George Xu told a story a few times about visiting his aging teacher in hopes of obtaining “secrets” from him. But his teacher never told him anything. Master Xu visited him often hoping for some insight, but his teacher passed away before he ever did. After he died he asked his teacher’s wife what he did when no one was around and she said that he didn’t do anything.

“What do you mean?” Master Xu asked, surprised and distraught. “He didn’t do anything?”

“Just sit there and drink tea all day,” she said.

Although he must have learned a lot from his teacher, Master Xu worried that his teacher would pass away without divulging more of his knowledge . . . . which is what happened. Many old masters have taken much knowledge of Chinese internal martial arts to their final resting places.

Master Xu then told us that he eventually learned that the old master was actually visualizing the moves of the form and other applications in his mind. He wasn’t just sitting and drinking tea all day. He was actively going through his practice in his mind’s eye.

Master Xu tells his story hoping it’s the revelation for us as it was for him and we would see the lesson for our own practice.

Master Xu actually used the word “imagined” instead of visualized, which I see in the context of “imagery.” Susan A. Matthews refers to this as “mental practice.” She instructs the learner to see a move before your body does it. Don’t jump to doing it and sacrifice concentration.

Imagery helps to maintain continuity, which in turn cultivates powerful results. Indeed, research into sports has confirmed the power of imagery in cultivating competitive success. You become more precise in your coordination, your timing is more accurate, you’re stronger, quicker, and you develop power. Memory improves as does your skill at remembering. You can read many articles about this subject by googling, “sport imagery” or “sports visualization.”

Master Xu’s story resonates with me to the degree that I even instruct beginners on the importance of visualization as a powerful tool for learning and remembering things. But I think that few actually understand at first, probably because visualization lacks context with their own experience. Yet, perhaps we are all familiar with visualization, which is so ingrained in habitual mental processes that we no longer give it the attention it deserves when learning new information.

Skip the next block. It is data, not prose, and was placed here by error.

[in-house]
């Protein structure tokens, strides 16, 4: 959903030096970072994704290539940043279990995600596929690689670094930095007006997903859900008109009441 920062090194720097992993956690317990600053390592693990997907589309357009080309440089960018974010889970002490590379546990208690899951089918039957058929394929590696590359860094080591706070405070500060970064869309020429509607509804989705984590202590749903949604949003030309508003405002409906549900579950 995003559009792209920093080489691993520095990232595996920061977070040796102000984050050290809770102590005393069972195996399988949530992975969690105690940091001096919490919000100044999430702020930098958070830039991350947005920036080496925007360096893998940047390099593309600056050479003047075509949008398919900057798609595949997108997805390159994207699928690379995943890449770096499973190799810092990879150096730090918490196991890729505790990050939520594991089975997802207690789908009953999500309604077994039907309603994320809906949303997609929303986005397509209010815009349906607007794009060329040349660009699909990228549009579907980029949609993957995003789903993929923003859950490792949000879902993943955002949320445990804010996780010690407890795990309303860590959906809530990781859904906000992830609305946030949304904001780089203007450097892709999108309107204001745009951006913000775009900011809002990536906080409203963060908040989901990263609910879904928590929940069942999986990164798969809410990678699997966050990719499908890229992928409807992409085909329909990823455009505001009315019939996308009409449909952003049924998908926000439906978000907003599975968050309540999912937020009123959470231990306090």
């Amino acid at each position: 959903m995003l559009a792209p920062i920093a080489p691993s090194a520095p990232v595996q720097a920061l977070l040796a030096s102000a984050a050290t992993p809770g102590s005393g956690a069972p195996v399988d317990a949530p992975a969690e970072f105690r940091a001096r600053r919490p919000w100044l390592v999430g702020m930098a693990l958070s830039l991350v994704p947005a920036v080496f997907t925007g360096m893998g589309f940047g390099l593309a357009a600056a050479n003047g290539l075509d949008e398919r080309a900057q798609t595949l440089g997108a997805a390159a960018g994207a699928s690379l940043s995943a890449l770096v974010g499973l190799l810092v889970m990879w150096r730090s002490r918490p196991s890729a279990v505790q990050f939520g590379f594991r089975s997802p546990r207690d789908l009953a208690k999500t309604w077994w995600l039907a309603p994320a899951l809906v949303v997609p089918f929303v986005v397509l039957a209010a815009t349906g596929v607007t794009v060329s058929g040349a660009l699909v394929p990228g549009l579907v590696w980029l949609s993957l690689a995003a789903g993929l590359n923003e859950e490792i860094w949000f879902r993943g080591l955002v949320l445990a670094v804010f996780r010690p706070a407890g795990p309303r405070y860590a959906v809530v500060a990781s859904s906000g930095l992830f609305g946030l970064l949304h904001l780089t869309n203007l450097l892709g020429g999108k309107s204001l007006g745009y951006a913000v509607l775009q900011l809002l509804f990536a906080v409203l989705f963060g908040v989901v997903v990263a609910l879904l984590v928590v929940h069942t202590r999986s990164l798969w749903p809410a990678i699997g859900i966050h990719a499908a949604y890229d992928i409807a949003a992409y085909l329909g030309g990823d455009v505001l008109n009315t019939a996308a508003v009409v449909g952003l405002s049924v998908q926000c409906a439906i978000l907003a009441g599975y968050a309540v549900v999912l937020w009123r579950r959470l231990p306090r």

It’s certainly not easy for most of us to do at first. It’s like trying to swim without having learned. Or like trying to drive a truck with a stick shift after seeing it done only once or twice. It’s meditative and takes a little more effort than we are accustomed to. Learning new things keeps us on our toes and stimulates the inherent faculties we have to learn; abilities that, if we don’t use them, will shrivel and be lost.

Every beginner to tai chi is challenged with the very idea of learning itself in order to cultivate a familiarity with the information. Imagery and visualization are tools for learning. Growing adept at them will undoubtedly lead to greater knowledge and ability. Then when you are old and have mastered a great skill, and students come to visit in hopes of learning secrets, you can tell them they already know what it is.

New Martial Arts Film May Be More Realistic

Haven’t seen it yet, but it might have some more real forms in it and not the edited snips many martial arts films have.

http://www.latimes.com/entertainment/movies/la-et-mn-final-master-review-20160531-snap-story.html

Shoes for Tai Chi